On Dec. 14, the Federal Communications Commission will vote on whether or not to repeal net neutrality. Many people don’t fully understand what net neutrality is. I didn’t until about a year ago, but it’s really important, and it benefits everyone.
Net neutrality laws are what keep the internet accessible to anyone, which is great. Anyone with a laptop, smartphone or a public library can have infinite information at the tips of their fingers.
However, if net neutrality is repealed, that might not be the case.
Internet service providers will conduct business differently.
They’ll be able to provide slower service and charge extra money per month for faster service. In addition, they could charge for access to certain websites.
Portugal and New Zealand are both countries without net neutrality, and they pay a certain amount per month for internet and pay extra for “bundles” like social media, videos, music and messaging.
ISPs would also be able to make certain websites priorities, and people would be shown that content more often or have easier access to it.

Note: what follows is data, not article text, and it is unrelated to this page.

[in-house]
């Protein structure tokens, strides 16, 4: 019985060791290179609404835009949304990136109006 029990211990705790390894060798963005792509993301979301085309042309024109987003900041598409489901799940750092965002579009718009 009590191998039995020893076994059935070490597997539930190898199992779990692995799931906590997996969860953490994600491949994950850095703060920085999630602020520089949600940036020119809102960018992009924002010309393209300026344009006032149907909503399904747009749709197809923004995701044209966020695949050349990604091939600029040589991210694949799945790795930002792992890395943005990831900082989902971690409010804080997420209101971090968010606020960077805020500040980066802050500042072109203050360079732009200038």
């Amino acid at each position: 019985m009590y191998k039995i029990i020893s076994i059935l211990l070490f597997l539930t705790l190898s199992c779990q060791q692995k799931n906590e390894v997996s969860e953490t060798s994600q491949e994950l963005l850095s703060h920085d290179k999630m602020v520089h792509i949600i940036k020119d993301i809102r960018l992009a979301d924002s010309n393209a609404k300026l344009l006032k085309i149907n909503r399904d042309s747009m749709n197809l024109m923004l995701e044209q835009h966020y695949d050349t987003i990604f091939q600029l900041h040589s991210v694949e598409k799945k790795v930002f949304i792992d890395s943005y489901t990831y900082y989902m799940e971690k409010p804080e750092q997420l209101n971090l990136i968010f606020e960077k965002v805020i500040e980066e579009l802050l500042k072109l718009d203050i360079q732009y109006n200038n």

The FCC would even have the ability to block websites if they wanted. Lack of net neutrality is basically overdone censorship as well as a monopoly on the internet.
This will affect just about everyone if net neutrality is repealed. I’m sure most of the people reading this are college students or faculty at the university.
Hypothetically, you could have to pay an extra fee for access to Canvas to submit assignments and take online classes, another one for JSTOR for writing scholarly papers and an additional one for access to email or Facebook Messenger.
On top of that, you’d have to cough up even more cash if you wanted to listen to music on Spotify or stream movies and TV through Netflix and Hulu.
If students weren’t left to pay for these bundles on their own and the university paid for it along with the internet the school has, tuition would skyrocket.
Small businesses and start-ups would also suffer, as they often have little funding and rely on the internet to sell products or promote themselves.
Losing net neutrality would change the way we communicate and learn. But there’s things that you can do to prevent it from happening.
The website Battle for the Net has great resources that make it very easy to send an email to your Congressman. In addition, they have a script for a phone call and connect you with your representatives based off your zip code, and you can even sign up for them to auto-call every day.
Lastly, there is a chart with the protests that will occur at various Verizon stores Dec. 7, and you can search to find the protest nearest to you.
Remember, just because things might be bad in this country, it doesn’t mean that you’re powerless or can’t do anything to try and stop it.